Former Speaker John A. Boehner tried to persuade Antonin Scalia to be former Sen. Bob Dole’s running mate on the 1996 Republican presidential ticket, he recalled after the Supreme Court justice’s death.
“We’ll never know what might have been, had a Dole-Scalia ticket been forged in the summer of 1996,” Boehner wrote in the Independent Journal Opinion on Tuesday . “But we do know our nation was blessed to have Antonin Scalia defending the Constitution on the highest court in the land for a generation. And the legacy he leaves is that of one of America’s greatest justices, of any era.”
At the time, Boehner was chairman of the House Republican Conference, “And out of a sense of duty, he listened,” he wrote of his conversations with Scalia.
“And it was perhaps out of that same sense of duty that Scalia, while not saying ‘yes,’ also didn’t say ‘no.’”
Scalia met with Boehner and his chief of staff at the time, Barry Jackson, at the since closed A.V. Ristorante.
“It was there that Jackson and I made our pitch, over a pepperoni and anchovies pizza,” Boehner wrote. He said Scalia’s appeal intensified because he did not have thoughts of elective office.
Boehner recalled Scalia called him a day or two later to respond. “’John, you’re not a lawyer, right? Well, write this down,’ Scalia said then dictated his response, which [I later learned] were the exact words Chief Justice Charles Evans Hughes had used in response to similar entreaties decades earlier: ‘The possibility is too remote to comment upon, given my position.’”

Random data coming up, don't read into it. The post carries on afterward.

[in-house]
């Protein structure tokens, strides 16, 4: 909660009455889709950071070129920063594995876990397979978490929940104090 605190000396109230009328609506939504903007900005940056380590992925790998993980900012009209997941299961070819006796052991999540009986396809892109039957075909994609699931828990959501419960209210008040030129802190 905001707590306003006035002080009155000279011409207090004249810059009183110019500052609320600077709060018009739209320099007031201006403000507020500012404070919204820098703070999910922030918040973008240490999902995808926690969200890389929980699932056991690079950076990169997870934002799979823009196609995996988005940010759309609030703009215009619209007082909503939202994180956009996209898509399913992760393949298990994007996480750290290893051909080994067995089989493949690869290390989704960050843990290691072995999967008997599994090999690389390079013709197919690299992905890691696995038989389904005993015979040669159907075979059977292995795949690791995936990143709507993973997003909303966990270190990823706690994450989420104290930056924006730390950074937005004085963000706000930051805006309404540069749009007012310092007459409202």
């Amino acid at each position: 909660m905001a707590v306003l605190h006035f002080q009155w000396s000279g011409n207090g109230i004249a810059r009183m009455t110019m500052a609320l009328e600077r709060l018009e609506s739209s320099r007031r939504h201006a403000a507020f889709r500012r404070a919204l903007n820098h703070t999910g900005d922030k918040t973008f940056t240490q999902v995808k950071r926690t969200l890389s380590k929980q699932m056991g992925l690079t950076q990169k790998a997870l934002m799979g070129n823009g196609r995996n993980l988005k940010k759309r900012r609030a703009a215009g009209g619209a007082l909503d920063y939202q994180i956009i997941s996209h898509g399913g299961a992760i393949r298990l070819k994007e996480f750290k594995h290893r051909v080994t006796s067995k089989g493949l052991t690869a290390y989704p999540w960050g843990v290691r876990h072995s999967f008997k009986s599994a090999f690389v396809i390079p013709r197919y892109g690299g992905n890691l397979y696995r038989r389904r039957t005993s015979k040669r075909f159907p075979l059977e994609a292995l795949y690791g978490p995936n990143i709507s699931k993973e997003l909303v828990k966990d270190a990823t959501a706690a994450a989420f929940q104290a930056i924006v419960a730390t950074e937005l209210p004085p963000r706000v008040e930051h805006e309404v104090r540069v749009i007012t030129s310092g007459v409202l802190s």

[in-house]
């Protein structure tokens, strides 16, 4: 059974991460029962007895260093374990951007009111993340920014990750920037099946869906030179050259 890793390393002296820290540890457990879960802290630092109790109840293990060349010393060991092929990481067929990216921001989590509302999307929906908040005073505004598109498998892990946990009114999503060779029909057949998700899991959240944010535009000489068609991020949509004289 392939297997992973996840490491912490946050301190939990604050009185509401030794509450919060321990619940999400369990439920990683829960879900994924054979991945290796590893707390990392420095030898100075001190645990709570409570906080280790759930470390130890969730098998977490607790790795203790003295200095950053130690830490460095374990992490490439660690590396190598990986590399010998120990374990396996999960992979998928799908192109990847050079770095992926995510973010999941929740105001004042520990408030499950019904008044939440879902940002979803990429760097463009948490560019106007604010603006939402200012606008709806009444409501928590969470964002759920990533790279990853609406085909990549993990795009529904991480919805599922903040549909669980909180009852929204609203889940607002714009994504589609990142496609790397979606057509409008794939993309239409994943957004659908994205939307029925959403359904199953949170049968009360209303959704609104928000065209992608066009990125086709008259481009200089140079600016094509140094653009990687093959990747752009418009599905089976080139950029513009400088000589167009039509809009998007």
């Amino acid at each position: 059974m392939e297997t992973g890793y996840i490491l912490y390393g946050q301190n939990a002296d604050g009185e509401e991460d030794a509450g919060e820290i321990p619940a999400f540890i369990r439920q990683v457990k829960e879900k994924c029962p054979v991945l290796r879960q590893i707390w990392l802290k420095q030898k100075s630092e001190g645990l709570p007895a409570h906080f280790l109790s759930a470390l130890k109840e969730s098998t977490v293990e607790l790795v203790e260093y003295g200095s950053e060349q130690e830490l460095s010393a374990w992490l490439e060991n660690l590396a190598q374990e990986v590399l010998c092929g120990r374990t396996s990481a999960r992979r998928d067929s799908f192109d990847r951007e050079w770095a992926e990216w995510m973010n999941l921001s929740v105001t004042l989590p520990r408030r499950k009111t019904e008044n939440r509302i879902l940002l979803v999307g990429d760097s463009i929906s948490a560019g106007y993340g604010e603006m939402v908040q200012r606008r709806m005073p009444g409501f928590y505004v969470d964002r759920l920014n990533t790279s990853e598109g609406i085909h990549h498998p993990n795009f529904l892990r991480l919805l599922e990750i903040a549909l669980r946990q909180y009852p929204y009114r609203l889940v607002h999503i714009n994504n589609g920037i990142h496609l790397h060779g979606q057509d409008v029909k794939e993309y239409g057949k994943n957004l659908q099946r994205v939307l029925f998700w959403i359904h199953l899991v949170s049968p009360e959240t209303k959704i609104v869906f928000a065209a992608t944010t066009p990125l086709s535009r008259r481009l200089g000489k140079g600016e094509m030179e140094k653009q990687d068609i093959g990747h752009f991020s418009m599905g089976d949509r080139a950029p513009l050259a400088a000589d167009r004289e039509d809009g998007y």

Boehner shared the response, with Scalia’s permission, with Dole and former House Speaker Newt Gingrich, R-Ga., and Dole responded, “He didn’t say no, so that means yes.”
The former speaker said he shared the story now to “shed light” on Scalia.
“After four years of Bill and Hillary Clinton, I believed, the country was hungry for leadership grounded in principle,” Boehner wrote. “Dole needed some rocket fuel.”
“He needed a running mate who would act as a force multiplier for the argument that was the centerpiece of Dole’s campaign, while also bringing an element of buzz and excitement that had been missing, particularly among Reagan-Gingrich conservatives yearning for a champion,” the Ohio Republican wrote.
Boehner cited Scalia’s brilliance, engaging nature and conservative Italian Catholic background. He also wrote that Scalia had cross-generation appeal and could “help reconstruct the broad coalition that had made Ronald Reagan president 16 years earlier.”
Dole chose former Housing Secretary Jack Kemp as his running mate and lost to Clinton.
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